"Sketch of the Routes of Hunt & Stuart", Irving, Washington
Subject: Western United States
Period: 1836 (published)
Publication: Astoria, or Anecdotes of an Enterprise Beyond the Rocky Mountains
Color: Black & White
17.7 x 9.3 inches
45 x 23.6 cm
Describing an expedition launched just a few years after Lewis & Clark's epic journey, this map covers the same region - from the junction of the Mississippi and Missouri, up the Missouri, across the Rocky Mountains and through the Pacific Northwest, extending to well below Lake Bonneville Salt Water. The southern portion of the map is mostly blank except for a long, straight Colorado of the West with many tributaries originating in the Rockies. The Great Basin region has three lakes and a few land-locked rivers. The routes of the two explorers are delineated with dotted lines with Stuart's party reaching all the way to Astoria near the mouth of the Columbia River. Wheat says "for what it purports to be it is an excellent map."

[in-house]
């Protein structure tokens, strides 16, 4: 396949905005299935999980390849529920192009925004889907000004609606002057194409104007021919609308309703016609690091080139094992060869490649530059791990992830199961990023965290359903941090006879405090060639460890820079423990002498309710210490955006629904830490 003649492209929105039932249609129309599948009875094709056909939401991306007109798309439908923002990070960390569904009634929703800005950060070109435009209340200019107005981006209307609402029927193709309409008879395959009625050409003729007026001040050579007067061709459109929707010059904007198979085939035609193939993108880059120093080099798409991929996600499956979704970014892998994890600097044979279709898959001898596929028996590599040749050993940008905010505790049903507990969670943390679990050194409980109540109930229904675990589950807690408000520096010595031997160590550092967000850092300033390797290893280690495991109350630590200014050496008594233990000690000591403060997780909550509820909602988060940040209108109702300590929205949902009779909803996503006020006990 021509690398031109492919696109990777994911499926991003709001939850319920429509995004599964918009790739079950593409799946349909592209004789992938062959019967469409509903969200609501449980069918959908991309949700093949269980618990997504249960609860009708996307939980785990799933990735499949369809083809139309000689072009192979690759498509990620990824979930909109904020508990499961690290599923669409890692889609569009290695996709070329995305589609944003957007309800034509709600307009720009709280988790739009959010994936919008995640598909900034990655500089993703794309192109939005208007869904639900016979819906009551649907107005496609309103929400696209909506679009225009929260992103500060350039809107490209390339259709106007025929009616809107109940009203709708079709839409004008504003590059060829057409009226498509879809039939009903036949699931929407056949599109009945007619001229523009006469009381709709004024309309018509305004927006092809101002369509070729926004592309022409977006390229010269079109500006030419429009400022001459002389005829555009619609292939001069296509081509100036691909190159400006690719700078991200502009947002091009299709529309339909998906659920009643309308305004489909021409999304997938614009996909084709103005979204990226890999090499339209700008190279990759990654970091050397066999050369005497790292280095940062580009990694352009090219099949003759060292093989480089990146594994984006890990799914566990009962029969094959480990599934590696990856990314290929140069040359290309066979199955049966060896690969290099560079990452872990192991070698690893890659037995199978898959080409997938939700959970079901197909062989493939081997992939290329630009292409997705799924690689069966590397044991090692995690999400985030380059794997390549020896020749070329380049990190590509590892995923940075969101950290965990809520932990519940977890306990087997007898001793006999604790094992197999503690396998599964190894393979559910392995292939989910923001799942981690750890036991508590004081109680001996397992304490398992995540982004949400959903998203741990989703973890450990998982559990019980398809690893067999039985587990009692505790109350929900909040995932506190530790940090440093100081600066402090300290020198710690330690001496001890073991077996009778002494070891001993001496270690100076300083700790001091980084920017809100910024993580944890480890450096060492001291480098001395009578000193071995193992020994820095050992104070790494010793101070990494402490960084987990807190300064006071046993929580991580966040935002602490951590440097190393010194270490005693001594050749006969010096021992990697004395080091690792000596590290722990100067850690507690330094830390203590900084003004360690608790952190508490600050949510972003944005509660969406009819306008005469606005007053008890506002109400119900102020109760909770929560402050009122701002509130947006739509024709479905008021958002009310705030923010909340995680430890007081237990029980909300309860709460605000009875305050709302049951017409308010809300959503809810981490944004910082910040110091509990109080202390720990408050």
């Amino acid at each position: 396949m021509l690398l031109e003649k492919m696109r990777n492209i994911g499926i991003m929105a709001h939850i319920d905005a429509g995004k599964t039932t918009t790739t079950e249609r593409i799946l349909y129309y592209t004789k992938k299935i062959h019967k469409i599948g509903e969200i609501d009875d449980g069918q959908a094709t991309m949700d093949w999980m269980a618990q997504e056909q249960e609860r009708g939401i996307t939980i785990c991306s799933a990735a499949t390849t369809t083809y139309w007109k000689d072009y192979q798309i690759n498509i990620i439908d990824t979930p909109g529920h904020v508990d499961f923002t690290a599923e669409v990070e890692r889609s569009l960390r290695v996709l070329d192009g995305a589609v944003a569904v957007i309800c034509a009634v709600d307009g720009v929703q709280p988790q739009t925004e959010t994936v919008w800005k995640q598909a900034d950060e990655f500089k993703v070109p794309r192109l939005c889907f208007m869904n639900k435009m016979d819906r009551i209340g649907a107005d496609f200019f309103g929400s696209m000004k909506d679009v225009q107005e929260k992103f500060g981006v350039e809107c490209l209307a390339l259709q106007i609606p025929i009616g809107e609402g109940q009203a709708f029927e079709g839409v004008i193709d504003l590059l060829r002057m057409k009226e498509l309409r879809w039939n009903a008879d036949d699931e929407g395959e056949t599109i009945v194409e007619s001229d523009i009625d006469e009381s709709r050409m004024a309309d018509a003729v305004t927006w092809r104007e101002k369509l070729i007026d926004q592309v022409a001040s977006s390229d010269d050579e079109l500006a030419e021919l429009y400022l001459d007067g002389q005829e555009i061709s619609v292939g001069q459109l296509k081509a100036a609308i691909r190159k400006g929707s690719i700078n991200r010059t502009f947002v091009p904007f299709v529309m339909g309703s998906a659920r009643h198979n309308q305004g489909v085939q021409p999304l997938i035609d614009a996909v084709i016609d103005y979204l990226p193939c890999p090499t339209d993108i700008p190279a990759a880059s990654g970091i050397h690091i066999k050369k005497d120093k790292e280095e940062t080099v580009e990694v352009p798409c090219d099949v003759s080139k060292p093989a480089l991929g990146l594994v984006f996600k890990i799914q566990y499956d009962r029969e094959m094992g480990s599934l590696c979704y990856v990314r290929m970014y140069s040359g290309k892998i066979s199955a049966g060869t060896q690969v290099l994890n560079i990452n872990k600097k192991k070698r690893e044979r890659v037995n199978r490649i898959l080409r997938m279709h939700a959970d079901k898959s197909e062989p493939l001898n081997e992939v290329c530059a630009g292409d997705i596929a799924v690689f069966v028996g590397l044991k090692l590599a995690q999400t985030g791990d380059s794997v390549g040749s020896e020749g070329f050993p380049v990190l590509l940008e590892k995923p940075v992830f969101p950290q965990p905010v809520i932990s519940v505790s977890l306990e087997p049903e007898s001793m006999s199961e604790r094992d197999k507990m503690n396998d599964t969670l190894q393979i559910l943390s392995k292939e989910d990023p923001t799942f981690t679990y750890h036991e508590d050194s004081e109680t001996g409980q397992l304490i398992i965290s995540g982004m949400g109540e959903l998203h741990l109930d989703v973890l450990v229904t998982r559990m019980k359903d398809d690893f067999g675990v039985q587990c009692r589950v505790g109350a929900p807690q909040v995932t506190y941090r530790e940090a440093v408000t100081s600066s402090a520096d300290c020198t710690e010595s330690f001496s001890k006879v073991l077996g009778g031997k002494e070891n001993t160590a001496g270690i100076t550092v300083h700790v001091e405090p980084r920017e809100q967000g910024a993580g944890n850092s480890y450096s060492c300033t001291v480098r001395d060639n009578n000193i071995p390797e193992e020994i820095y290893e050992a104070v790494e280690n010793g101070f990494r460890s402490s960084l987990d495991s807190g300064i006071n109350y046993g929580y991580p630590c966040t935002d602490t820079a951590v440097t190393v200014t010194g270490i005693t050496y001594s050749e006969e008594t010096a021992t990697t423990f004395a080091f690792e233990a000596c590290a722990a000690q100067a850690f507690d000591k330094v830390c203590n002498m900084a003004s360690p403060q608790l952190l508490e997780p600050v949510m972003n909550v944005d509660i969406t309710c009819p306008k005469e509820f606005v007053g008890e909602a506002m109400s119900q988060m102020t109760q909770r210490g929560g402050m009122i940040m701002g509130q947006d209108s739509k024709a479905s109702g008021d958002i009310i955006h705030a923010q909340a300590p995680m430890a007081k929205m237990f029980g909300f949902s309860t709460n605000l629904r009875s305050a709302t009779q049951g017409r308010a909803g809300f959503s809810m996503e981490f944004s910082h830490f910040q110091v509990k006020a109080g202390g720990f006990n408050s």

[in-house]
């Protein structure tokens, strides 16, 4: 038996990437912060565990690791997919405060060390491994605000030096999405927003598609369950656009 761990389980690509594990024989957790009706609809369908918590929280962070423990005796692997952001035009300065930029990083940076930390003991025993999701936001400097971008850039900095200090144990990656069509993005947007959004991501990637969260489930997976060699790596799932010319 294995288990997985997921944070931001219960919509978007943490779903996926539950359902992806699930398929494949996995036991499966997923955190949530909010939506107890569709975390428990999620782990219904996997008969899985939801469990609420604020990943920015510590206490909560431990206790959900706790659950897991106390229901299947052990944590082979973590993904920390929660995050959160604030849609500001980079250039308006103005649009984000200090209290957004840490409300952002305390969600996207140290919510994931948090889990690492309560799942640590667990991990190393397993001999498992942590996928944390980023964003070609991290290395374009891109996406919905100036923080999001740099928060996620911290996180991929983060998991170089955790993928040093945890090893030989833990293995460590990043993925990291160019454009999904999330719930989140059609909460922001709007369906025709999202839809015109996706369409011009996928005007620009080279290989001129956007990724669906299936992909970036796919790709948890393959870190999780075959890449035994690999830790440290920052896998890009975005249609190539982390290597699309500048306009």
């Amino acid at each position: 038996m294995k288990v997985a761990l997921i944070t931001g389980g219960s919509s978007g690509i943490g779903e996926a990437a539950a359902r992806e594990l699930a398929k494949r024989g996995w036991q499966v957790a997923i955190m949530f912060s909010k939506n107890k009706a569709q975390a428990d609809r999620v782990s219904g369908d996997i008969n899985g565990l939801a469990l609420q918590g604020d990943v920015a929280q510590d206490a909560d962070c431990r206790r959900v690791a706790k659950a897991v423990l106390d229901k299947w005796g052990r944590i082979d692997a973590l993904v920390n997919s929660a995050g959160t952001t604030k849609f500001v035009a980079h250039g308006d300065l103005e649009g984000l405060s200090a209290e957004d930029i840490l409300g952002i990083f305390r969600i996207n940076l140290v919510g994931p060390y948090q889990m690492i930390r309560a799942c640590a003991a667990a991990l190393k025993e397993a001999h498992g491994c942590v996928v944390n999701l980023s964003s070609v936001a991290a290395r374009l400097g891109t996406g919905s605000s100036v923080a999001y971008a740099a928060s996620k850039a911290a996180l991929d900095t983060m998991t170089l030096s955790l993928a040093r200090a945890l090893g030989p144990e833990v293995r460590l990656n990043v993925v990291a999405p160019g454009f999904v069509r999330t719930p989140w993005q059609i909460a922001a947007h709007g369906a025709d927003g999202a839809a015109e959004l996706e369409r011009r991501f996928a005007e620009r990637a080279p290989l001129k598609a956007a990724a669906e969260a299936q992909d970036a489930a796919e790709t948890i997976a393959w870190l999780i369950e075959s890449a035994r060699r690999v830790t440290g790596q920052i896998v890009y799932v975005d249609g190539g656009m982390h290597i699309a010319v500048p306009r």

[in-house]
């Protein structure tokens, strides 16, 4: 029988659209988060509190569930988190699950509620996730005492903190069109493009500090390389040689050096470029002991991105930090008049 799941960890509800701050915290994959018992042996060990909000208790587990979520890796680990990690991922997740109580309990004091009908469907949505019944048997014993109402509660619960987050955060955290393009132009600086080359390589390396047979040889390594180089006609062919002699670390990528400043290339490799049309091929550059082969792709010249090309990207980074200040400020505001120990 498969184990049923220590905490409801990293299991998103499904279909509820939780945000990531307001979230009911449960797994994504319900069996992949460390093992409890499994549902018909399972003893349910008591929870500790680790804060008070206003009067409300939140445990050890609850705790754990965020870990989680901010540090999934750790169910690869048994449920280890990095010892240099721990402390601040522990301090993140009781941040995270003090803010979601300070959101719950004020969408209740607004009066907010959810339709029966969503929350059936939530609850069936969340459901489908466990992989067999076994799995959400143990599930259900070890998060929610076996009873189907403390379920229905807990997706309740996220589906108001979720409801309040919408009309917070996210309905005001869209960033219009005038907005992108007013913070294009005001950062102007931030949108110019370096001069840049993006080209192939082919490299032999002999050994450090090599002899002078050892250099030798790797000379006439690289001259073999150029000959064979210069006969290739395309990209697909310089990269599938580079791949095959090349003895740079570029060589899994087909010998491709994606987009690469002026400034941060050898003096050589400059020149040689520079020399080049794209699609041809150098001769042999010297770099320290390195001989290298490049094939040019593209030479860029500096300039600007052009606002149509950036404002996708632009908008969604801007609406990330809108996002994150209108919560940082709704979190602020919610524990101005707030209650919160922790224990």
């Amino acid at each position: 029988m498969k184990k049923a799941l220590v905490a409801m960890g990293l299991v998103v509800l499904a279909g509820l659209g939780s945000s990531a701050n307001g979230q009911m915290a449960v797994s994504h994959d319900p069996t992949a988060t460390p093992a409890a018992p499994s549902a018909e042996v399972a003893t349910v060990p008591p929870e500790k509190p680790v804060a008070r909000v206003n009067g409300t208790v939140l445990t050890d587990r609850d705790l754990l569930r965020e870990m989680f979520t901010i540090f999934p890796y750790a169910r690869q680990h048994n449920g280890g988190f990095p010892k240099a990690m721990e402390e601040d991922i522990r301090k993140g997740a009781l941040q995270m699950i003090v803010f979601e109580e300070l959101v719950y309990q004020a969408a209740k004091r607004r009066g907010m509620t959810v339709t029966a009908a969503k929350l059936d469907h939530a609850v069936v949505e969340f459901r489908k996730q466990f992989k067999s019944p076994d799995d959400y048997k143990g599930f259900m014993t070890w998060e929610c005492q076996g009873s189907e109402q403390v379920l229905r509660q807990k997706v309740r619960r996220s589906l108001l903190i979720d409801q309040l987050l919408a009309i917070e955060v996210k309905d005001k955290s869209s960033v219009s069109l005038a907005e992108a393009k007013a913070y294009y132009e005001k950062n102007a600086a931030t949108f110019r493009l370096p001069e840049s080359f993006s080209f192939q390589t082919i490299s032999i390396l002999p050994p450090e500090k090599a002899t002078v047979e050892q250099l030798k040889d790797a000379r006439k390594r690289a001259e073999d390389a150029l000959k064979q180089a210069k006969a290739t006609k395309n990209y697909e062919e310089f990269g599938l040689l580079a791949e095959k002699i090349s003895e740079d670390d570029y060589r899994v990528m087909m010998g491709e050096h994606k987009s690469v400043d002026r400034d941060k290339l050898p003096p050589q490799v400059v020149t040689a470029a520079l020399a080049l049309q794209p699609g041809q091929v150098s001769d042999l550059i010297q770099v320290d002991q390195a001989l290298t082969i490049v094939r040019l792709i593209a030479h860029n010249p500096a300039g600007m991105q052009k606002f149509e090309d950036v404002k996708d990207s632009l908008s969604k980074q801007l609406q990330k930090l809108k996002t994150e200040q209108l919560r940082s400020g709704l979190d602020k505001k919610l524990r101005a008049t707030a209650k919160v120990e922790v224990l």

The map is the result of a commercial exploration directed by John Jacob Astor. The expedition was sent in 1811 to seek an overland route to the Pacific. Washington Irving was commissioned by Astor to write the account of his company's effort to create a settlement in Oregon. The work and this map were not published until 1836. Reportedly engraved by Carey, Lea & Blanchard, but no attribution is given on the map.
References: Wheat (TMW) #419.
Issued folding with faint offsetting, a few small repaired fold separations, and two insignificant areas of loss that have been infilled on verso with archival materials. There is a binding trim at lower right and an associated short binding tear that has also been archivally repaired on verso.